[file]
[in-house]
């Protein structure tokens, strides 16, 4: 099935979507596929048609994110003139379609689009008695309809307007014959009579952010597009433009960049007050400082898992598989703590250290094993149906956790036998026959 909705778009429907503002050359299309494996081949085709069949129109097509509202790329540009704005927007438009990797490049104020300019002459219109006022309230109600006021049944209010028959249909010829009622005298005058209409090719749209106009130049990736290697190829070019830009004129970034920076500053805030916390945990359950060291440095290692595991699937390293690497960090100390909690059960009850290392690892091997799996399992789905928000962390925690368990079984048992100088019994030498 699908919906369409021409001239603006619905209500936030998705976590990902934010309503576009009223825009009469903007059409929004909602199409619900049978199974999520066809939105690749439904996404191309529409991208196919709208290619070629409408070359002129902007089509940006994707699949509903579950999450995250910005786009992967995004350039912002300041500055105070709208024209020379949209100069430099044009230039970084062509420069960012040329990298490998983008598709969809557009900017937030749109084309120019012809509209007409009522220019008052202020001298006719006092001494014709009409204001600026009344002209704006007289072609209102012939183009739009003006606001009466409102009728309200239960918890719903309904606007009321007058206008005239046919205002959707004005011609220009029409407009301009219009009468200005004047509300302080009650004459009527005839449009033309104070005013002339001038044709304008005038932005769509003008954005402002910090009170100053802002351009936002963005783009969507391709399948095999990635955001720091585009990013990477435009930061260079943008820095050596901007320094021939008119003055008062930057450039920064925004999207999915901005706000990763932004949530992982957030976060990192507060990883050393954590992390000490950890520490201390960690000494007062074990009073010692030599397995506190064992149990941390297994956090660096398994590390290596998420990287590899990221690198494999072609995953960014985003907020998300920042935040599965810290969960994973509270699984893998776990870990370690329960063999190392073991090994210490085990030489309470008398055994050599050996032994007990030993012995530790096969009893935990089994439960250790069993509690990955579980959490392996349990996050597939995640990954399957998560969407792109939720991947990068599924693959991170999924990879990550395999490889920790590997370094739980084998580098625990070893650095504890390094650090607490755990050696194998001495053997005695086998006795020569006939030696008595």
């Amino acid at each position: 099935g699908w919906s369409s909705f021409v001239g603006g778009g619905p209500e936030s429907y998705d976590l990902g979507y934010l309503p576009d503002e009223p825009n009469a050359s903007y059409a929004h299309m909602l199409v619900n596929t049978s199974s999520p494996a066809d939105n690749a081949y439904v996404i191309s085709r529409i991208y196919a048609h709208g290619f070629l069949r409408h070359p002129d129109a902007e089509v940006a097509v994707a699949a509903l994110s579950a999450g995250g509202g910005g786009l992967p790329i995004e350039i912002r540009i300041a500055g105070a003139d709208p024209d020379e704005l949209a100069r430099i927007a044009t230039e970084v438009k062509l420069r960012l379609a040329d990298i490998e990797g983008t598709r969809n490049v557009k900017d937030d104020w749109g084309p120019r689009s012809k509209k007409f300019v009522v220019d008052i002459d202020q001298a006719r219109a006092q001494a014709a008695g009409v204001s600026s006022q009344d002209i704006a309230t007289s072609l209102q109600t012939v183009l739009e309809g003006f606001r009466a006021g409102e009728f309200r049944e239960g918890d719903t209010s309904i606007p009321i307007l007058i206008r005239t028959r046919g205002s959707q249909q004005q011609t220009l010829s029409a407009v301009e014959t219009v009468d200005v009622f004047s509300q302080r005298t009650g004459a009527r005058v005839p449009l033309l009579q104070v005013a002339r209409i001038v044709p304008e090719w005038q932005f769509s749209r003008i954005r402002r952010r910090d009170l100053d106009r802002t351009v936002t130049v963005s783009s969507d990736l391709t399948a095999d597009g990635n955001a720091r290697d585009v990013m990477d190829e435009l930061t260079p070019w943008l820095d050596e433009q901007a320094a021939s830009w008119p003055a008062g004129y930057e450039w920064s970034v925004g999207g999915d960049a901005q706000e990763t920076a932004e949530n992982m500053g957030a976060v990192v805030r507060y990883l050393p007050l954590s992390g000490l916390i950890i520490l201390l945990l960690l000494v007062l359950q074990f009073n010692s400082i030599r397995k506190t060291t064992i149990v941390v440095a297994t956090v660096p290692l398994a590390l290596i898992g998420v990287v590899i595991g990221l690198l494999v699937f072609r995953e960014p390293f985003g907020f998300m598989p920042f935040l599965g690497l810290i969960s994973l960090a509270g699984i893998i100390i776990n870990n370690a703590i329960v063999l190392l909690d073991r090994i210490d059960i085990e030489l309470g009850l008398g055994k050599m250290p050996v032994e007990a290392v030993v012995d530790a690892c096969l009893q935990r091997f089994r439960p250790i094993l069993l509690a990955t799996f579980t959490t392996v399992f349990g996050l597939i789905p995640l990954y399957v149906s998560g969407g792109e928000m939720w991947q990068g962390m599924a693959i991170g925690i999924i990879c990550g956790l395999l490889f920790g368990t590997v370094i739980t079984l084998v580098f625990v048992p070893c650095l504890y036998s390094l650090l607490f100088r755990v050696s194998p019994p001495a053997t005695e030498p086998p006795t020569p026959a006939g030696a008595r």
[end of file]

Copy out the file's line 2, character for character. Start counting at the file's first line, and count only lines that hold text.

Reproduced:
């Protein structure tokens, strides 16, 4: 099935979507596929048609994110003139379609689009008695309809307007014959009579952010597009433009960049007050400082898992598989703590250290094993149906956790036998026959 909705778009429907503002050359299309494996081949085709069949129109097509509202790329540009704005927007438009990797490049104020300019002459219109006022309230109600006021049944209010028959249909010829009622005298005058209409090719749209106009130049990736290697190829070019830009004129970034920076500053805030916390945990359950060291440095290692595991699937390293690497960090100390909690059960009850290392690892091997799996399992789905928000962390925690368990079984048992100088019994030498 699908919906369409021409001239603006619905209500936030998705976590990902934010309503576009009223825009009469903007059409929004909602199409619900049978199974999520066809939105690749439904996404191309529409991208196919709208290619070629409408070359002129902007089509940006994707699949509903579950999450995250910005786009992967995004350039912002300041500055105070709208024209020379949209100069430099044009230039970084062509420069960012040329990298490998983008598709969809557009900017937030749109084309120019012809509209007409009522220019008052202020001298006719006092001494014709009409204001600026009344002209704006007289072609209102012939183009739009003006606001009466409102009728309200239960918890719903309904606007009321007058206008005239046919205002959707004005011609220009029409407009301009219009009468200005004047509300302080009650004459009527005839449009033309104070005013002339001038044709304008005038932005769509003008954005402002910090009170100053802002351009936002963005783009969507391709399948095999990635955001720091585009990013990477435009930061260079943008820095050596901007320094021939008119003055008062930057450039920064925004999207999915901005706000990763932004949530992982957030976060990192507060990883050393954590992390000490950890520490201390960690000494007062074990009073010692030599397995506190064992149990941390297994956090660096398994590390290596998420990287590899990221690198494999072609995953960014985003907020998300920042935040599965810290969960994973509270699984893998776990870990370690329960063999190392073991090994210490085990030489309470008398055994050599050996032994007990030993012995530790096969009893935990089994439960250790069993509690990955579980959490392996349990996050597939995640990954399957998560969407792109939720991947990068599924693959991170999924990879990550395999490889920790590997370094739980084998580098625990070893650095504890390094650090607490755990050696194998001495053997005695086998006795020569006939030696008595």